The success of Alexander Graham Bell’s telephone invention led to speculation video telephones would be the next big move in communication innovation.
However, price and inconvenience prevented the videophone’s popularity and today the technology is embedded into other devices rather than as a separate unit.
We take a look back through the evolution of the videophone.
Victorian video phones
During Queen Victoria’s reign, after Bell’s telephone had been invented and had entered public consciousness, cartoonists picked up on the idea of a type of video telephone.
One example this cartoon from Punch which shows parents speaking to their daughter via a screen in what was called a telephonoscope.
This example is from 1878, just two years after Bell applied for his telephone patent.
German pre-war innovation
The world’s first public videophone service was courtesy of Germany from 1936 to 1940, after which World War Two stopped the Gegensehn-Freisprechanlage (visual telephone system).
The service linked Berlin with Leipzig, a city 100 miles away, and used broadband coaxial cable.
Invented by Dr Georg Schubert, an engineer working for the German post office, it was an expensive way to communicate and did not become popular.
BT’s contribution – a ‘viewphone’
In the engineer-in-chief’s annual report in 1966-67, you can see the results and development of a so-called ‘viewphone’ which allowed users to see each other during a call.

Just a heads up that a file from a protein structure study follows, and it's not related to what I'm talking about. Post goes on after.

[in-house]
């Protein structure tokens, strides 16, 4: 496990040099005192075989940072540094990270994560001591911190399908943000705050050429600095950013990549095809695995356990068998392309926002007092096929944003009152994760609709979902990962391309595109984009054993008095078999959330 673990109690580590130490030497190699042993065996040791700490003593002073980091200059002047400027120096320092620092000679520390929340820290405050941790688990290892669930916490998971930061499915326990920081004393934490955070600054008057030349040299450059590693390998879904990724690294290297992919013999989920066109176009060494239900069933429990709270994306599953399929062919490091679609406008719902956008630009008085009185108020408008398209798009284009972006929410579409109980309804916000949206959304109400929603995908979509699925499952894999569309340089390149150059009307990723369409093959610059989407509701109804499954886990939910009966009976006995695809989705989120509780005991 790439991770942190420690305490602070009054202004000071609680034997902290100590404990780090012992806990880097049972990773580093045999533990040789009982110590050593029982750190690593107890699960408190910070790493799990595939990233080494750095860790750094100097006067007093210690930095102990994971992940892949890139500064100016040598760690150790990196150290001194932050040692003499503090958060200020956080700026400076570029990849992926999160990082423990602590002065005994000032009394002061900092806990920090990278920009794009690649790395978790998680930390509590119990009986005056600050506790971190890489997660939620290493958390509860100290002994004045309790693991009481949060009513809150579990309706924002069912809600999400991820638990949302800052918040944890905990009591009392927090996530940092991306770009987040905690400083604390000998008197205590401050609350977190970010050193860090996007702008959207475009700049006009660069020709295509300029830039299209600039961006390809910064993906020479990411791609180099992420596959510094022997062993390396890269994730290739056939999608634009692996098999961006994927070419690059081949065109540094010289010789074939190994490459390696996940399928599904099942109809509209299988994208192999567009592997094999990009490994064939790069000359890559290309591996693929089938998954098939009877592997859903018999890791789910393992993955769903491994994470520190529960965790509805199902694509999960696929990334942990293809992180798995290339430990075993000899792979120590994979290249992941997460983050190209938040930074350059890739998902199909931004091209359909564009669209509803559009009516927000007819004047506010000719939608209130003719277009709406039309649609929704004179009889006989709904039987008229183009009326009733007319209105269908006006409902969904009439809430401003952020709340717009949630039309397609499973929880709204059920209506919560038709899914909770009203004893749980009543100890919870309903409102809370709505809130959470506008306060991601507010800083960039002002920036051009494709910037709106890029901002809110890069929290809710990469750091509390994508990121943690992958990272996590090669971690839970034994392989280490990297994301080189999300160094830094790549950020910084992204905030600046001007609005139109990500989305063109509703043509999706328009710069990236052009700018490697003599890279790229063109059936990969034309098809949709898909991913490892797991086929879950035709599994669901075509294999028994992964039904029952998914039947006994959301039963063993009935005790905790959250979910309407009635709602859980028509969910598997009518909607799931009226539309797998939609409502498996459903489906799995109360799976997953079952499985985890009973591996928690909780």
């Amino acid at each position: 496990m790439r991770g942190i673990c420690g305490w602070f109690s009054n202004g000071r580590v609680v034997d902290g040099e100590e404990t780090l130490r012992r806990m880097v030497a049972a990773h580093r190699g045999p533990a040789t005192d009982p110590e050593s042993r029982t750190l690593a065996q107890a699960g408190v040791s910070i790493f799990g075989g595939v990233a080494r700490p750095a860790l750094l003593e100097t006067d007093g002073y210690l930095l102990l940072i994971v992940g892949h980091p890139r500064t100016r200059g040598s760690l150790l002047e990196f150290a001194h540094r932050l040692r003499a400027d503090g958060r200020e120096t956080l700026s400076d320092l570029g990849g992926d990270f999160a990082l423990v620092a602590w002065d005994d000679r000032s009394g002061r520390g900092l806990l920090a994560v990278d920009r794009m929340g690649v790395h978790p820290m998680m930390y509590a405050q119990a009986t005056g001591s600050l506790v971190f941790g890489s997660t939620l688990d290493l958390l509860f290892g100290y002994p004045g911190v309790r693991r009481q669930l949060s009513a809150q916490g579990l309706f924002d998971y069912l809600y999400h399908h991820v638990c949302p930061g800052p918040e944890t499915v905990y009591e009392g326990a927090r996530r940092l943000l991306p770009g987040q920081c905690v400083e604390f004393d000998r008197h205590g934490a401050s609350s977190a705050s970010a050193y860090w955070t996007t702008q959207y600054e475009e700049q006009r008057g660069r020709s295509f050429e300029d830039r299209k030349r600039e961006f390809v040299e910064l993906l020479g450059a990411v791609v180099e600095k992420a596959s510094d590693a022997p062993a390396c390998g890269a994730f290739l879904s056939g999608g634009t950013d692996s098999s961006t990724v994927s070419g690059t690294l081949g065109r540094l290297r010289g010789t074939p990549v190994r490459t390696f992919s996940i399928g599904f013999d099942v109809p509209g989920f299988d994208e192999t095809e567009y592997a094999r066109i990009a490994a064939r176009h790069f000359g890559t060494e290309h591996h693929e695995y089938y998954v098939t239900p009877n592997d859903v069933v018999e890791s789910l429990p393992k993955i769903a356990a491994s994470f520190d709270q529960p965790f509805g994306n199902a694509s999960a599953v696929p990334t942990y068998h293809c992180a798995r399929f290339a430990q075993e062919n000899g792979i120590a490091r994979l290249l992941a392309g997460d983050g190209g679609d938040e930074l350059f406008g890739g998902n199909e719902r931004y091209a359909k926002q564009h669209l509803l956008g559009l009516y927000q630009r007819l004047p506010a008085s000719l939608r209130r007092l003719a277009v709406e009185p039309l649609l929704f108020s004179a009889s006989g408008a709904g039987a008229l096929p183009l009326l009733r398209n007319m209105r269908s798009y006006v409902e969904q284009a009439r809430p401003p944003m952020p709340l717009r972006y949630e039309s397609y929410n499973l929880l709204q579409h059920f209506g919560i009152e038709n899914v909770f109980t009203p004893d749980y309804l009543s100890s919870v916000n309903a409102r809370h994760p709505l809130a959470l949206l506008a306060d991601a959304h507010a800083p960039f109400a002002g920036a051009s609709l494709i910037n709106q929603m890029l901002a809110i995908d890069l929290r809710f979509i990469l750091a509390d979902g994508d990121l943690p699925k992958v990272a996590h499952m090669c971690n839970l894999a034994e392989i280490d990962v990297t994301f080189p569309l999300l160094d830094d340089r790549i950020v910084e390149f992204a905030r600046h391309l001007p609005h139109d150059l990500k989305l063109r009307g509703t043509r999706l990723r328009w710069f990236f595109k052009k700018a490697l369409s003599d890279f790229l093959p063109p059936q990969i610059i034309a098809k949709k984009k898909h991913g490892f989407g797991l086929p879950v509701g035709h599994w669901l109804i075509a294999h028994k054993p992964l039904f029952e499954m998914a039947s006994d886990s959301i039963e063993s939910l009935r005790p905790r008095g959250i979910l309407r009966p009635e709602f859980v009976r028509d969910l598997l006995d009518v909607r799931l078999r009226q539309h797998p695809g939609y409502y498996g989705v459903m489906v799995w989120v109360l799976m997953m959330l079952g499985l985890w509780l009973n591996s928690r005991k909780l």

The document even had a copy of the image seen during the trial, as you can see below.
If you watch the below video from 2:35 you can see BT’s videophone in action with a call to Australia. The film is called 'Telecommunications Services for the 1990s', and was made in 1969 about what the future of phones would look like.
See more at BT’s archives here.
American misplaced confidence
American telecommunication companies thought videophones would be the next big thing and bet big.
Bell Labs, now owned by Nokia, has a history of invention in the United States. It was a branch of the American Telephone & Telegraph (AT&T) company, and its internal magazine in 1969 prophesied big things for the videophone.
“I predict that before the turn of the century Picturephone will similarly displace today’s means of communication, and in addition will make many of today’s trips unnecessary.”
Read the full magazine here.
However, public videophone booths put into stations in New York, Washington and Chicago did not prove popular due to the cost and having to reserve your spot. It cost $16 to $27 for three minutes. After four years, they were closed in 1968.
Gilbert Grosvenor, the great grandson of telephone inventor Alexander Graham Bell (right) talks on the latest video phone from his office at the National Geographic Society in Washington DC.
Today the ability to make a videocall is easy whether its on a tablet, desktop or mobile phone after the disappointment of the 1970s.
Skype, FaceTime or other apps mean that people regularly communicate with each other in a way far different from what the cartoonists of Punch lampooned nearly 150 years ago.
To find more about the UK's communication history and BT's role, visit BT Archives